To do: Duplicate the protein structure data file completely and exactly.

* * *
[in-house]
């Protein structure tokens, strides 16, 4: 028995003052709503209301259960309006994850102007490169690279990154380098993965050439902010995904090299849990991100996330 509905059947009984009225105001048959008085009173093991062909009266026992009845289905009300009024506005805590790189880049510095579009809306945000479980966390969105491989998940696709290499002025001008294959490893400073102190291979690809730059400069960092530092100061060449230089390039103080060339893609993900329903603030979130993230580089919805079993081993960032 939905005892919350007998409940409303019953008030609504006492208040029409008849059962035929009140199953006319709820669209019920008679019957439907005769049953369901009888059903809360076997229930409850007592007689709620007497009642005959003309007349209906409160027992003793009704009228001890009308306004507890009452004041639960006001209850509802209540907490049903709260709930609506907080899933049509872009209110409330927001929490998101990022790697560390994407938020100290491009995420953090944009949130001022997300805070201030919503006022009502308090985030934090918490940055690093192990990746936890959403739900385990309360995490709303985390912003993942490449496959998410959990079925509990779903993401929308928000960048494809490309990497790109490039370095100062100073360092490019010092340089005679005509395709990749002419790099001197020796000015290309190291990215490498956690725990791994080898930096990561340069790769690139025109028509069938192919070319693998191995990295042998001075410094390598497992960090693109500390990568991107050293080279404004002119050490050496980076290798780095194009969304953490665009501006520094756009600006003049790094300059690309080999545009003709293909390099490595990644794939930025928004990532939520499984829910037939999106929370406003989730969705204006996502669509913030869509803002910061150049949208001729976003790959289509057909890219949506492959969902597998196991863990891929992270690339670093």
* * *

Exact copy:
[in-house]
């Protein structure tokens, strides 16, 4: 028995003052709503209301259960309006994850102007490169690279990154380098993965050439902010995904090299849990991100996330 509905059947009984009225105001048959008085009173093991062909009266026992009845289905009300009024506005805590790189880049510095579009809306945000479980966390969105491989998940696709290499002025001008294959490893400073102190291979690809730059400069960092530092100061060449230089390039103080060339893609993900329903603030979130993230580089919805079993081993960032 939905005892919350007998409940409303019953008030609504006492208040029409008849059962035929009140199953006319709820669209019920008679019957439907005769049953369901009888059903809360076997229930409850007592007689709620007497009642005959003309007349209906409160027992003793009704009228001890009308306004507890009452004041639960006001209850509802209540907490049903709260709930609506907080899933049509872009209110409330927001929490998101990022790697560390994407938020100290491009995420953090944009949130001022997300805070201030919503006022009502308090985030934090918490940055690093192990990746936890959403739900385990309360995490709303985390912003993942490449496959998410959990079925509990779903993401929308928000960048494809490309990497790109490039370095100062100073360092490019010092340089005679005509395709990749002419790099001197020796000015290309190291990215490498956690725990791994080898930096990561340069790769690139025109028509069938192919070319693998191995990295042998001075410094390598497992960090693109500390990568991107050293080279404004002119050490050496980076290798780095194009969304953490665009501006520094756009600006003049790094300059690309080999545009003709293909390099490595990644794939930025928004990532939520499984829910037939999106929370406003989730969705204006996502669509913030869509803002910061150049949208001729976003790959289509057909890219949506492959969902597998196991863990891929992270690339670093």